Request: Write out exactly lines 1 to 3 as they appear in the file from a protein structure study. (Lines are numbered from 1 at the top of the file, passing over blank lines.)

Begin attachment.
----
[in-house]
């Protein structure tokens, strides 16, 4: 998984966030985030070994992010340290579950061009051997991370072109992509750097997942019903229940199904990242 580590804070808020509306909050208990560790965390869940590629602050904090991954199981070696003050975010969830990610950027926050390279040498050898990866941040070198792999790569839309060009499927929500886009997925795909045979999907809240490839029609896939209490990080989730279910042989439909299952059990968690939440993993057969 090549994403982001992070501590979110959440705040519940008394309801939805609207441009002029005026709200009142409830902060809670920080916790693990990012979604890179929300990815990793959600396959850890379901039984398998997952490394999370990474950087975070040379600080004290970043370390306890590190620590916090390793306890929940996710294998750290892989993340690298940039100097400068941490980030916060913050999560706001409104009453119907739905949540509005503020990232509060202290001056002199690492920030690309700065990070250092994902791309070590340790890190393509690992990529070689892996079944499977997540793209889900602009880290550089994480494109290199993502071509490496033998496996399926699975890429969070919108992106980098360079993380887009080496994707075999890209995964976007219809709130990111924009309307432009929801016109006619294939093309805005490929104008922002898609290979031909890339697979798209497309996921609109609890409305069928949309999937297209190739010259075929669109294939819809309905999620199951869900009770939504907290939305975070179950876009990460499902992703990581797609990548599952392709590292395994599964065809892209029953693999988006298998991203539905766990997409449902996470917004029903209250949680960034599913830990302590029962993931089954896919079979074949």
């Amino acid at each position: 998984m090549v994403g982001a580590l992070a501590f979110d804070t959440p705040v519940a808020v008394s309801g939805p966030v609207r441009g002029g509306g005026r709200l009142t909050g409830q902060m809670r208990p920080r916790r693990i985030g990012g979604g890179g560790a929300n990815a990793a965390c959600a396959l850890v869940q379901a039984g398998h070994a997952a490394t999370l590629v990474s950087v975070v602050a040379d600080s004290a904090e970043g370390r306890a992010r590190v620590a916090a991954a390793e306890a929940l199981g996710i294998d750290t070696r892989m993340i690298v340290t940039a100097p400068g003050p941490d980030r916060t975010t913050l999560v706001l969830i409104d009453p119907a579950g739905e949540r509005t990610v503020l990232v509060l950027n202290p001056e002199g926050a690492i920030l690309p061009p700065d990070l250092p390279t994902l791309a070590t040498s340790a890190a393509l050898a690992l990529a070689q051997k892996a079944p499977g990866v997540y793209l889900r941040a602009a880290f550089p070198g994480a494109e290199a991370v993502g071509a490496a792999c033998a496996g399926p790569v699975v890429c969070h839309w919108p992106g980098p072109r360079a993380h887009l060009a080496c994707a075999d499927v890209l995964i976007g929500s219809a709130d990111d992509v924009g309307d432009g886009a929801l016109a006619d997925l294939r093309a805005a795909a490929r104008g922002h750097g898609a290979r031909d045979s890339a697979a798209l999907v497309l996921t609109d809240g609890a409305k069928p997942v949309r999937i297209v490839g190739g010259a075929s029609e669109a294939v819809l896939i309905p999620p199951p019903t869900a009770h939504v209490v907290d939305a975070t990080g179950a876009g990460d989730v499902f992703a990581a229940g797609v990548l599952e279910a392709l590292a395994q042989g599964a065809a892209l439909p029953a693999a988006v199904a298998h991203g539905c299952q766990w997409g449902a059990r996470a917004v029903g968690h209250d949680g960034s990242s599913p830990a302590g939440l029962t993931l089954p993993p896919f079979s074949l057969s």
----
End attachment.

[in-house]
């Protein structure tokens, strides 16, 4: 998984966030985030070994992010340290579950061009051997991370072109992509750097997942019903229940199904990242 580590804070808020509306909050208990560790965390869940590629602050904090991954199981070696003050975010969830990610950027926050390279040498050898990866941040070198792999790569839309060009499927929500886009997925795909045979999907809240490839029609896939209490990080989730279910042989439909299952059990968690939440993993057969 090549994403982001992070501590979110959440705040519940008394309801939805609207441009002029005026709200009142409830902060809670920080916790693990990012979604890179929300990815990793959600396959850890379901039984398998997952490394999370990474950087975070040379600080004290970043370390306890590190620590916090390793306890929940996710294998750290892989993340690298940039100097400068941490980030916060913050999560706001409104009453119907739905949540509005503020990232509060202290001056002199690492920030690309700065990070250092994902791309070590340790890190393509690992990529070689892996079944499977997540793209889900602009880290550089994480494109290199993502071509490496033998496996399926699975890429969070919108992106980098360079993380887009080496994707075999890209995964976007219809709130990111924009309307432009929801016109006619294939093309805005490929104008922002898609290979031909890339697979798209497309996921609109609890409305069928949309999937297209190739010259075929669109294939819809309905999620199951869900009770939504907290939305975070179950876009990460499902992703990581797609990548599952392709590292395994599964065809892209029953693999988006298998991203539905766990997409449902996470917004029903209250949680960034599913830990302590029962993931089954896919079979074949």
């Amino acid at each position: 998984m090549v994403g982001a580590l992070a501590f979110d804070t959440p705040v519940a808020v008394s309801g939805p966030v609207r441009g002029g509306g005026r709200l009142t909050g409830q902060m809670r208990p920080r916790r693990i985030g990012g979604g890179g560790a929300n990815a990793a965390c959600a396959l850890v869940q379901a039984g398998h070994a997952a490394t999370l590629v990474s950087v975070v602050a040379d600080s004290a904090e970043g370390r306890a992010r590190v620590a916090a991954a390793e306890a929940l199981g996710i294998d750290t070696r892989m993340i690298v340290t940039a100097p400068g003050p941490d980030r916060t975010t913050l999560v706001l969830i409104d009453p119907a579950g739905e949540r509005t990610v503020l990232v509060l950027n202290p001056e002199g926050a690492i920030l690309p061009p700065d990070l250092p390279t994902l791309a070590t040498s340790a890190a393509l050898a690992l990529a070689q051997k892996a079944p499977g990866v997540y793209l889900r941040a602009a880290f550089p070198g994480a494109e290199a991370v993502g071509a490496a792999c033998a496996g399926p790569v699975v890429c969070h839309w919108p992106g980098p072109r360079a993380h887009l060009a080496c994707a075999d499927v890209l995964i976007g929500s219809a709130d990111d992509v924009g309307d432009g886009a929801l016109a006619d997925l294939r093309a805005a795909a490929r104008g922002h750097g898609a290979r031909d045979s890339a697979a798209l999907v497309l996921t609109d809240g609890a409305k069928p997942v949309r999937i297209v490839g190739g010259a075929s029609e669109a294939v819809l896939i309905p999620p199951p019903t869900a009770h939504v209490v907290d939305a975070t990080g179950a876009g990460d989730v499902f992703a990581a229940g797609v990548l599952e279910a392709l590292a395994q042989g599964a065809a892209l439909p029953a693999a988006v199904a298998h991203g539905c299952q766990w997409g449902a059990r996470a917004v029903g968690h209250d949680g960034s990242s599913p830990a302590g939440l029962t993931l089954p993993p896919f079979s074949l057969s």